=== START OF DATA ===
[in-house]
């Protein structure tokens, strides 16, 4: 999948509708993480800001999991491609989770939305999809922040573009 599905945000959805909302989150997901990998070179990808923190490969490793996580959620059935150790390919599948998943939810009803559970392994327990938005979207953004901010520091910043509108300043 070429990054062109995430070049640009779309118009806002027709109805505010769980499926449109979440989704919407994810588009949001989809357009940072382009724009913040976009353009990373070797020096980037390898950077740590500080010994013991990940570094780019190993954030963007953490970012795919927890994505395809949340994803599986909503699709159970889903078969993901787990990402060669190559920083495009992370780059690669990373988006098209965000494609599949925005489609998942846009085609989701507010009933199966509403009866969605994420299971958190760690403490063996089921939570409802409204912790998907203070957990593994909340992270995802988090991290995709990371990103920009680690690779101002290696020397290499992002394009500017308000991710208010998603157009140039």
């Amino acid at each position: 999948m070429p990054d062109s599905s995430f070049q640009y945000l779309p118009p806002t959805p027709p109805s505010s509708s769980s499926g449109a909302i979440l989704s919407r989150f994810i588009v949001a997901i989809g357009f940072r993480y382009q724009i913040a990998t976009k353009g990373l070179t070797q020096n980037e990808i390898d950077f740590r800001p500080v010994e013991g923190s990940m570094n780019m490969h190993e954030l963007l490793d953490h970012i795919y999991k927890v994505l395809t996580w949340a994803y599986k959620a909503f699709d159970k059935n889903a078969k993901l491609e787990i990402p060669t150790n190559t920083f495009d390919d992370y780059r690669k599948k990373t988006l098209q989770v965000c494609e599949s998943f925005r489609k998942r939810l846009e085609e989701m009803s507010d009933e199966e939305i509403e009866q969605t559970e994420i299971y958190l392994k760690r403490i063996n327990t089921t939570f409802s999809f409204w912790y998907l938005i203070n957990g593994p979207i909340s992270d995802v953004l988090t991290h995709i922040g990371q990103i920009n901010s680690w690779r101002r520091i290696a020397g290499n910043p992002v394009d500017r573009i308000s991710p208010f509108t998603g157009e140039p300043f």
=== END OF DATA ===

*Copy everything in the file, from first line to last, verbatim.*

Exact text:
[in-house]
């Protein structure tokens, strides 16, 4: 999948509708993480800001999991491609989770939305999809922040573009 599905945000959805909302989150997901990998070179990808923190490969490793996580959620059935150790390919599948998943939810009803559970392994327990938005979207953004901010520091910043509108300043 070429990054062109995430070049640009779309118009806002027709109805505010769980499926449109979440989704919407994810588009949001989809357009940072382009724009913040976009353009990373070797020096980037390898950077740590500080010994013991990940570094780019190993954030963007953490970012795919927890994505395809949340994803599986909503699709159970889903078969993901787990990402060669190559920083495009992370780059690669990373988006098209965000494609599949925005489609998942846009085609989701507010009933199966509403009866969605994420299971958190760690403490063996089921939570409802409204912790998907203070957990593994909340992270995802988090991290995709990371990103920009680690690779101002290696020397290499992002394009500017308000991710208010998603157009140039």
């Amino acid at each position: 999948m070429p990054d062109s599905s995430f070049q640009y945000l779309p118009p806002t959805p027709p109805s505010s509708s769980s499926g449109a909302i979440l989704s919407r989150f994810i588009v949001a997901i989809g357009f940072r993480y382009q724009i913040a990998t976009k353009g990373l070179t070797q020096n980037e990808i390898d950077f740590r800001p500080v010994e013991g923190s990940m570094n780019m490969h190993e954030l963007l490793d953490h970012i795919y999991k927890v994505l395809t996580w949340a994803y599986k959620a909503f699709d159970k059935n889903a078969k993901l491609e787990i990402p060669t150790n190559t920083f495009d390919d992370y780059r690669k599948k990373t988006l098209q989770v965000c494609e599949s998943f925005r489609k998942r939810l846009e085609e989701m009803s507010d009933e199966e939305i509403e009866q969605t559970e994420i299971y958190l392994k760690r403490i063996n327990t089921t939570f409802s999809f409204w912790y998907l938005i203070n957990g593994p979207i909340s992270d995802v953004l988090t991290h995709i922040g990371q990103i920009n901010s680690w690779r101002r520091i290696a020397g290499n910043p992002v394009d500017r573009i308000s991710p208010f509108t998603g157009e140039p300043f």